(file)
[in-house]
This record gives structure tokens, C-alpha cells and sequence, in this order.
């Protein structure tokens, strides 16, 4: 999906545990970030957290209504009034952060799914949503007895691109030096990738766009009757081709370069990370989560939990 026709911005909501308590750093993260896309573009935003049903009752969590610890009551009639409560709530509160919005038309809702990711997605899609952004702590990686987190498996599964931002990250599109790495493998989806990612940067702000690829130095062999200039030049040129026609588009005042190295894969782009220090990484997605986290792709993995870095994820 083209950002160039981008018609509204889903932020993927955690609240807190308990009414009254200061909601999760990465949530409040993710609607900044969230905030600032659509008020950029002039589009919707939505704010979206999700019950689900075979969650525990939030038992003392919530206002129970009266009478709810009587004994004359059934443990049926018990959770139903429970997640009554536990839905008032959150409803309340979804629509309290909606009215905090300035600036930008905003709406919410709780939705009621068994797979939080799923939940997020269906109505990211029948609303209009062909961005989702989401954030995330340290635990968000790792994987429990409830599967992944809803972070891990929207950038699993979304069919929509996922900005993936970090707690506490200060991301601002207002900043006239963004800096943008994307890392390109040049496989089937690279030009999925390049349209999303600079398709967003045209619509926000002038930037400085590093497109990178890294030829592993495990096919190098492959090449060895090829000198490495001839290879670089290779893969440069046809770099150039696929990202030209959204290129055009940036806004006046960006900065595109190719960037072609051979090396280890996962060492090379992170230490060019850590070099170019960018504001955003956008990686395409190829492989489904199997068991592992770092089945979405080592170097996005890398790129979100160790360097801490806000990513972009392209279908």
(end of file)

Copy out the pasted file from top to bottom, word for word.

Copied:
[in-house]
This record gives structure tokens, C-alpha cells and sequence, in this order.
């Protein structure tokens, strides 16, 4: 999906545990970030957290209504009034952060799914949503007895691109030096990738766009009757081709370069990370989560939990 026709911005909501308590750093993260896309573009935003049903009752969590610890009551009639409560709530509160919005038309809702990711997605899609952004702590990686987190498996599964931002990250599109790495493998989806990612940067702000690829130095062999200039030049040129026609588009005042190295894969782009220090990484997605986290792709993995870095994820 083209950002160039981008018609509204889903932020993927955690609240807190308990009414009254200061909601999760990465949530409040993710609607900044969230905030600032659509008020950029002039589009919707939505704010979206999700019950689900075979969650525990939030038992003392919530206002129970009266009478709810009587004994004359059934443990049926018990959770139903429970997640009554536990839905008032959150409803309340979804629509309290909606009215905090300035600036930008905003709406919410709780939705009621068994797979939080799923939940997020269906109505990211029948609303209009062909961005989702989401954030995330340290635990968000790792994987429990409830599967992944809803972070891990929207950038699993979304069919929509996922900005993936970090707690506490200060991301601002207002900043006239963004800096943008994307890392390109040049496989089937690279030009999925390049349209999303600079398709967003045209619509926000002038930037400085590093497109990178890294030829592993495990096919190098492959090449060895090829000198490495001839290879670089290779893969440069046809770099150039696929990202030209959204290129055009940036806004006046960006900065595109190719960037072609051979090396280890996962060492090379992170230490060019850590070099170019960018504001955003956008990686395409190829492989489904199997068991592992770092089945979405080592170097996005890398790129979100160790360097801490806000990513972009392209279908």